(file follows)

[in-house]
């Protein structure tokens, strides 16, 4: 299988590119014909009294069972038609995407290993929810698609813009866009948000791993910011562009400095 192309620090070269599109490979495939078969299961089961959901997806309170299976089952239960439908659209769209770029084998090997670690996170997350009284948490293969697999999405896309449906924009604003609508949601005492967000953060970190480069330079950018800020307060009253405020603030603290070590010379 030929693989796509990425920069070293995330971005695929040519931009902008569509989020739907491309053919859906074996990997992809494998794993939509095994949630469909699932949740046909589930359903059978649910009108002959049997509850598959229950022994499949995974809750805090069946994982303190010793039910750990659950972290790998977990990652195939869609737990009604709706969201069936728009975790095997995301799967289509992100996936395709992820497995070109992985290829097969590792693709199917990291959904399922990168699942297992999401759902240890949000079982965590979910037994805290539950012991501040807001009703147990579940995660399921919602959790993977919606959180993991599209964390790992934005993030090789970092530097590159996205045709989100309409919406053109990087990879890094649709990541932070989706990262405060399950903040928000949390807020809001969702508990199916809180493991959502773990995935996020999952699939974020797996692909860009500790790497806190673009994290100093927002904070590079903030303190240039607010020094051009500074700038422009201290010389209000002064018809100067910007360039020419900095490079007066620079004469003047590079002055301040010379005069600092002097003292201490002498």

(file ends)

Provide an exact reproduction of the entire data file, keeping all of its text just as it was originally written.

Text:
[in-house]
């Protein structure tokens, strides 16, 4: 299988590119014909009294069972038609995407290993929810698609813009866009948000791993910011562009400095 192309620090070269599109490979495939078969299961089961959901997806309170299976089952239960439908659209769209770029084998090997670690996170997350009284948490293969697999999405896309449906924009604003609508949601005492967000953060970190480069330079950018800020307060009253405020603030603290070590010379 030929693989796509990425920069070293995330971005695929040519931009902008569509989020739907491309053919859906074996990997992809494998794993939509095994949630469909699932949740046909589930359903059978649910009108002959049997509850598959229950022994499949995974809750805090069946994982303190010793039910750990659950972290790998977990990652195939869609737990009604709706969201069936728009975790095997995301799967289509992100996936395709992820497995070109992985290829097969590792693709199917990291959904399922990168699942297992999401759902240890949000079982965590979910037994805290539950012991501040807001009703147990579940995660399921919602959790993977919606959180993991599209964390790992934005993030090789970092530097590159996205045709989100309409919406053109990087990879890094649709990541932070989706990262405060399950903040928000949390807020809001969702508990199916809180493991959502773990995935996020999952699939974020797996692909860009500790790497806190673009994290100093927002904070590079903030303190240039607010020094051009500074700038422009201290010389209000002064018809100067910007360039020419900095490079007066620079004469003047590079002055301040010379005069600092002097003292201490002498």